Spitzer Documentation & Tools
Spitzer Telescope Handbook

Chapter 3. Observatory Description

The information in the next two chapters is gleaned from the Spitzer Observer’s Manual, the primary source of technical information for planning Spitzer observations during the prime (cryogenic) and warm missions.

3.1            Overview

Spitzer was launched from Cape Canaveral, Florida into an Earth-trailing heliocentric orbit on 25 August 2003. The observatory was launched with the telescope at ambient temperature; only the focal plane instruments were cooled to cryogenic temperatures. The telescope gradually cooled to ~30 K over a period of ~45 days.


Following launch, Spitzer entered a 63-day In-Orbit Checkout (IOC) phase, followed by a 35-day Science Verification (SV) phase, during which the planned capabilities of the telescope were verified, the detailed performance characterized, and the three science instruments and their operational modes commissioned.  Following the completion of IOC/SV, Spitzer was commissioned for routine cryogenic science operations on 1 December 2003. Only one science instrument can be on at any given time so observations were done in instrument campaigns ranging from ~ 7 – 21 days in length. The order of the campaigns during the prime (cryogenic) mission was IRAC – MIPS – IRS.


The prime mission continued until the exhaustion of the onboard cryogen used to cool the telescope and science instruments. The Spitzer cryogenic lifetime requirement was 2.5 years of normal operations, which was passed on 26 April 2006. Due to the excellent performance of the cryogenic system after launch and the implementation of warm and cold MIPS campaigns begun at the start of Cycle-3 (August 2006) to further extend the prime mission the revised estimated cryogenic lifetime was ~5.5 years.  The cryogen was depleted on 15 May 2009.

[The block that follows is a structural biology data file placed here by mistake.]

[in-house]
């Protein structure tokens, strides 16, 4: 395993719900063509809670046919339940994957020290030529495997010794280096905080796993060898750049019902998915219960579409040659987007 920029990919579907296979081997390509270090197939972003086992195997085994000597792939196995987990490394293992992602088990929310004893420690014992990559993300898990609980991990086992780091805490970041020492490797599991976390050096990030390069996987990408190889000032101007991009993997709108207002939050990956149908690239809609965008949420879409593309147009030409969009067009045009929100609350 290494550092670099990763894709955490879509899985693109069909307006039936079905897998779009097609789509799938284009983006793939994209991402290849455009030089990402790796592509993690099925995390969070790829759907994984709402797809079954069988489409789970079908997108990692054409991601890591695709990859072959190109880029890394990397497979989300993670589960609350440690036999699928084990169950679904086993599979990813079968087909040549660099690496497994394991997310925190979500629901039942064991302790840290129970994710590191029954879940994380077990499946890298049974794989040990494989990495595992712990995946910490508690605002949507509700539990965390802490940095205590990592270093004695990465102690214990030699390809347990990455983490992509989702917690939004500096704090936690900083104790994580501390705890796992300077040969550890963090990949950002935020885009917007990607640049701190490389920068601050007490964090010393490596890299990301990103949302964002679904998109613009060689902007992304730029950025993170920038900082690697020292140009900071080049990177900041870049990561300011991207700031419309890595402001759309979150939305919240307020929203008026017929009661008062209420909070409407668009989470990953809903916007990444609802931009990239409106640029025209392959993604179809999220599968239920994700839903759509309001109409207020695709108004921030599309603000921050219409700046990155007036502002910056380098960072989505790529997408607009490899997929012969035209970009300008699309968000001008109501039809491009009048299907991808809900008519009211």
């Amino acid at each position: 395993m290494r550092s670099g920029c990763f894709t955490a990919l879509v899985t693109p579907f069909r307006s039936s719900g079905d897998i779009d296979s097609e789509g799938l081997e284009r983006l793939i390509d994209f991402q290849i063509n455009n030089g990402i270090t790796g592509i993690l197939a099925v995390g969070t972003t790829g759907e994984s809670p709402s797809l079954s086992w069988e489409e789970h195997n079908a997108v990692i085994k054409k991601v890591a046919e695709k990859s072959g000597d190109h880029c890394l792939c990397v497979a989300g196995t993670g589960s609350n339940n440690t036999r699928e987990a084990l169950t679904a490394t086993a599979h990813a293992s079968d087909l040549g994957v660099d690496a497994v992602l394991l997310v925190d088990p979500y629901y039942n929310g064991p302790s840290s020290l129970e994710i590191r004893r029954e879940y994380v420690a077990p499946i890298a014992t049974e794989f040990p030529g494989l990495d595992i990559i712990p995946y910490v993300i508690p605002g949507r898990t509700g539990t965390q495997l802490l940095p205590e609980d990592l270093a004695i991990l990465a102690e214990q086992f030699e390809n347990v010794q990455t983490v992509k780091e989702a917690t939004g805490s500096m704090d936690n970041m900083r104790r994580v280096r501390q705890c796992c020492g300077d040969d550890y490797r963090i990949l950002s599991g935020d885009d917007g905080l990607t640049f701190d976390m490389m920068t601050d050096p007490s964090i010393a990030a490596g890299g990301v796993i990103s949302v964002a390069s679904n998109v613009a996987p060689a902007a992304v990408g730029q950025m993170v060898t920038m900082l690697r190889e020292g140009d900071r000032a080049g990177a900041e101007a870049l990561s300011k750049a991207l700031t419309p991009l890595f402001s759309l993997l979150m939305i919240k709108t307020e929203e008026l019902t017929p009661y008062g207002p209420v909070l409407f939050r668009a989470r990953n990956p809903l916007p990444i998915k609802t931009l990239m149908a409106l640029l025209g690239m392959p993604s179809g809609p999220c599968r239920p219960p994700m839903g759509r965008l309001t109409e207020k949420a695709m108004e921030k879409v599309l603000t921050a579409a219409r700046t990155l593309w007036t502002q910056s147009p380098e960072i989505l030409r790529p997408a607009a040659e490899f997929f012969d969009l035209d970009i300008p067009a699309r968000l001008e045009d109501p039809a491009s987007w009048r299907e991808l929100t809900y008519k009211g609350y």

The first science observations during the prime mission included the First Look Survey (FLS), which was conducted by the SSC on behalf of the Spitzer observer community. The FLS was a ~110-hour survey using Director’s Discretionary Time. The goals of the FLS were to provide a characteristic first look at the mid-infrared sky and to rapidly process the data and place it in the public domain in time to impact early Spitzer investigations (specifically, Cycle-1 planning). The first science also included Guaranteed Time Observer (GTO) and Legacy Science observations. About 6 months after IOC/SV was completed, Cycle-1 General Observer (GO) observing commenced (June 2004). The majority of the original Legacy Science observations (the data of which were made public immediately) were completed within the first 18 months of the prime mission. The Spitzer Science Archive opened in May 2004, and initially contained FLS data, early release observations, and any Legacy data taken and reprocessed with the most current pipelines at that time.  Cycle-2 GO observations commenced in June 2005, Cycle-3 GO observations commenced in June 2006, Cycle-4 GO observations commenced in July 2007, Cycle-5 GO observations commenced in July 2008. The post-cryogenic (“warm”) mission got underway almost immediately after cryogen depletion on 15 May 2009, with a IRAC Warm Instrument Characterization (IWIC) phase, followed in July 2009 by the commencement of Cycle-6 science observations.